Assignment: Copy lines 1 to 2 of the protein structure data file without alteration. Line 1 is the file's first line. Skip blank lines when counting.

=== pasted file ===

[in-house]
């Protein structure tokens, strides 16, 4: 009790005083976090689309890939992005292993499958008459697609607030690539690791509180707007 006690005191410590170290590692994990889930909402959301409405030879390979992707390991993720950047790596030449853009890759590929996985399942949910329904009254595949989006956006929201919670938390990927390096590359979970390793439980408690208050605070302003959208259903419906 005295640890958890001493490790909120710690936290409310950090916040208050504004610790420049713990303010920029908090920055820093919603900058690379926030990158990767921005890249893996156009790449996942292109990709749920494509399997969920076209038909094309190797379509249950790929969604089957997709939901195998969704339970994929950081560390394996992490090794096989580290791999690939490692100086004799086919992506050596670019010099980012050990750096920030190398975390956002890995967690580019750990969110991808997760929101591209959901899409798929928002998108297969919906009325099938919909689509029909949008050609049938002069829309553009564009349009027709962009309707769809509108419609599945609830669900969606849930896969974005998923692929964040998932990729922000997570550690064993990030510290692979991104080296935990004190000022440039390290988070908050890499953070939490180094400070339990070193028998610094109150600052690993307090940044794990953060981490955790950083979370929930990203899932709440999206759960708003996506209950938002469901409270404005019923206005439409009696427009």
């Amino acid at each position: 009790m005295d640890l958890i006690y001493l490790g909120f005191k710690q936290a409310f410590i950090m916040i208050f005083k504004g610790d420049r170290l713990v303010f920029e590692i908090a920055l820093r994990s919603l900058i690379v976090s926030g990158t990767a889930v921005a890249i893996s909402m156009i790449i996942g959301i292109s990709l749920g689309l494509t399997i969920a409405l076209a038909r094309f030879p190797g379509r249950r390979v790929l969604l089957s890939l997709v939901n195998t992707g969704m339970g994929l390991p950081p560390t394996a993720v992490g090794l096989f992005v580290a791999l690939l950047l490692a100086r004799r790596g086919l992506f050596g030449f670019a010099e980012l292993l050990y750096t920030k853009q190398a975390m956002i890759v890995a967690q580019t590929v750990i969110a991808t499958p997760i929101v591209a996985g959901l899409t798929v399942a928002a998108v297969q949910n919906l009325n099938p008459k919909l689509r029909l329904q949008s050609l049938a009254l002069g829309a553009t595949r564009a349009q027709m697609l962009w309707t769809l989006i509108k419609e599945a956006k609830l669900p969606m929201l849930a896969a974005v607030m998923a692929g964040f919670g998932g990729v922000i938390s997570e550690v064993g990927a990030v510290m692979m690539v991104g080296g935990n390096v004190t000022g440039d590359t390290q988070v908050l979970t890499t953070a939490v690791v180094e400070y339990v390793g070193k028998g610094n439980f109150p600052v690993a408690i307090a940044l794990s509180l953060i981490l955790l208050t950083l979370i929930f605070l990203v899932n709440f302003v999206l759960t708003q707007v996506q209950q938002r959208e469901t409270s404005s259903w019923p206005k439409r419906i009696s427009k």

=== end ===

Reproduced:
[in-house]
């Protein structure tokens, strides 16, 4: 009790005083976090689309890939992005292993499958008459697609607030690539690791509180707007 006690005191410590170290590692994990889930909402959301409405030879390979992707390991993720950047790596030449853009890759590929996985399942949910329904009254595949989006956006929201919670938390990927390096590359979970390793439980408690208050605070302003959208259903419906 005295640890958890001493490790909120710690936290409310950090916040208050504004610790420049713990303010920029908090920055820093919603900058690379926030990158990767921005890249893996156009790449996942292109990709749920494509399997969920076209038909094309190797379509249950790929969604089957997709939901195998969704339970994929950081560390394996992490090794096989580290791999690939490692100086004799086919992506050596670019010099980012050990750096920030190398975390956002890995967690580019750990969110991808997760929101591209959901899409798929928002998108297969919906009325099938919909689509029909949008050609049938002069829309553009564009349009027709962009309707769809509108419609599945609830669900969606849930896969974005998923692929964040998932990729922000997570550690064993990030510290692979991104080296935990004190000022440039390290988070908050890499953070939490180094400070339990070193028998610094109150600052690993307090940044794990953060981490955790950083979370929930990203899932709440999206759960708003996506209950938002469901409270404005019923206005439409009696427009």